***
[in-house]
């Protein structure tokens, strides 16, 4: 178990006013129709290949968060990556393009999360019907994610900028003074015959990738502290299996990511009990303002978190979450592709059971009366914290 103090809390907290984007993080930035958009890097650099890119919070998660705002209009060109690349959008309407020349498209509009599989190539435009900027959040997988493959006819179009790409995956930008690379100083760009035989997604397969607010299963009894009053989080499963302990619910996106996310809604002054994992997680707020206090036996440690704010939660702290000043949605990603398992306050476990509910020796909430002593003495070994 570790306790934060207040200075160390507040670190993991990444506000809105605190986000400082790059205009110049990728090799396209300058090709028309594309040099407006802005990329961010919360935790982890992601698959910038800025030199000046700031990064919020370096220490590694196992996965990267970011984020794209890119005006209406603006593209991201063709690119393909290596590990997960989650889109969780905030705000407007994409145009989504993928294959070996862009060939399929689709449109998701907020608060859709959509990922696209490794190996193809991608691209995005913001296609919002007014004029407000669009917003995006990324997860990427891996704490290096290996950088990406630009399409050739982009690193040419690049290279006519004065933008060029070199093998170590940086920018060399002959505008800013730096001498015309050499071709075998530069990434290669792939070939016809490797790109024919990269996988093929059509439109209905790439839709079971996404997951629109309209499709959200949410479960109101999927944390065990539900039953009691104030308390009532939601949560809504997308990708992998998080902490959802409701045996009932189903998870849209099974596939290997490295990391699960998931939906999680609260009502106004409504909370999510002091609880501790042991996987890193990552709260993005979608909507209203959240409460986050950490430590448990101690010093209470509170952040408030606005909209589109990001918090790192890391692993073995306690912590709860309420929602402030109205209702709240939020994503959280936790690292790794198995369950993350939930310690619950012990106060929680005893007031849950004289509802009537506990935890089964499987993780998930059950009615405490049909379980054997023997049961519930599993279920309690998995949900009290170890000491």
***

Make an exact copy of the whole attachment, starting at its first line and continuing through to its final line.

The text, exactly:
[in-house]
């Protein structure tokens, strides 16, 4: 178990006013129709290949968060990556393009999360019907994610900028003074015959990738502290299996990511009990303002978190979450592709059971009366914290 103090809390907290984007993080930035958009890097650099890119919070998660705002209009060109690349959008309407020349498209509009599989190539435009900027959040997988493959006819179009790409995956930008690379100083760009035989997604397969607010299963009894009053989080499963302990619910996106996310809604002054994992997680707020206090036996440690704010939660702290000043949605990603398992306050476990509910020796909430002593003495070994 570790306790934060207040200075160390507040670190993991990444506000809105605190986000400082790059205009110049990728090799396209300058090709028309594309040099407006802005990329961010919360935790982890992601698959910038800025030199000046700031990064919020370096220490590694196992996965990267970011984020794209890119005006209406603006593209991201063709690119393909290596590990997960989650889109969780905030705000407007994409145009989504993928294959070996862009060939399929689709449109998701907020608060859709959509990922696209490794190996193809991608691209995005913001296609919002007014004029407000669009917003995006990324997860990427891996704490290096290996950088990406630009399409050739982009690193040419690049290279006519004065933008060029070199093998170590940086920018060399002959505008800013730096001498015309050499071709075998530069990434290669792939070939016809490797790109024919990269996988093929059509439109209905790439839709079971996404997951629109309209499709959200949410479960109101999927944390065990539900039953009691104030308390009532939601949560809504997308990708992998998080902490959802409701045996009932189903998870849209099974596939290997490295990391699960998931939906999680609260009502106004409504909370999510002091609880501790042991996987890193990552709260993005979608909507209203959240409460986050950490430590448990101690010093209470509170952040408030606005909209589109990001918090790192890391692993073995306690912590709860309420929602402030109205209702709240939020994503959280936790690292790794198995369950993350939930310690619950012990106060929680005893007031849950004289509802009537506990935890089964499987993780998930059950009615405490049909379980054997023997049961519930599993279920309690998995949900009290170890000491």